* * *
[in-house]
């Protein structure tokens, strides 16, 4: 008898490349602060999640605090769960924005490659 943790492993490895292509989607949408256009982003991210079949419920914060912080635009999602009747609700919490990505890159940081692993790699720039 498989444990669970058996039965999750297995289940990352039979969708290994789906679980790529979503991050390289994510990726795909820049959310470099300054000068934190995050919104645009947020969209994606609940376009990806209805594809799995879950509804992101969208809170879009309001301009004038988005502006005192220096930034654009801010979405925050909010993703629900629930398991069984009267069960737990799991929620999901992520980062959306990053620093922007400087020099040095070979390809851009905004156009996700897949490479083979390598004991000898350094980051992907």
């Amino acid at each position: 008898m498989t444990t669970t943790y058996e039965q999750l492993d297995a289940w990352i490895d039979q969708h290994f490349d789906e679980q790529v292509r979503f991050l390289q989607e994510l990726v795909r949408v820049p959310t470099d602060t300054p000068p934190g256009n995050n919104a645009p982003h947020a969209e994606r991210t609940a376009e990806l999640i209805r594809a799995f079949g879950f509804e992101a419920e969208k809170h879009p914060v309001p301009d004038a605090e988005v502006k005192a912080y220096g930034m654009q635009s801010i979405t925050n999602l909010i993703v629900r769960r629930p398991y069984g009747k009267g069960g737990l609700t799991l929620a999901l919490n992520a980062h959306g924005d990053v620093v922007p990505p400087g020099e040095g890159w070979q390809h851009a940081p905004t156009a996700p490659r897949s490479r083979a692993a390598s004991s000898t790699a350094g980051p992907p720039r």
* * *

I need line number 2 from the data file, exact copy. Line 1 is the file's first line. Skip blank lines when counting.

């Protein structure tokens, strides 16, 4: 008898490349602060999640605090769960924005490659 943790492993490895292509989607949408256009982003991210079949419920914060912080635009999602009747609700919490990505890159940081692993790699720039 498989444990669970058996039965999750297995289940990352039979969708290994789906679980790529979503991050390289994510990726795909820049959310470099300054000068934190995050919104645009947020969209994606609940376009990806209805594809799995879950509804992101969208809170879009309001301009004038988005502006005192220096930034654009801010979405925050909010993703629900629930398991069984009267069960737990799991929620999901992520980062959306990053620093922007400087020099040095070979390809851009905004156009996700897949490479083979390598004991000898350094980051992907």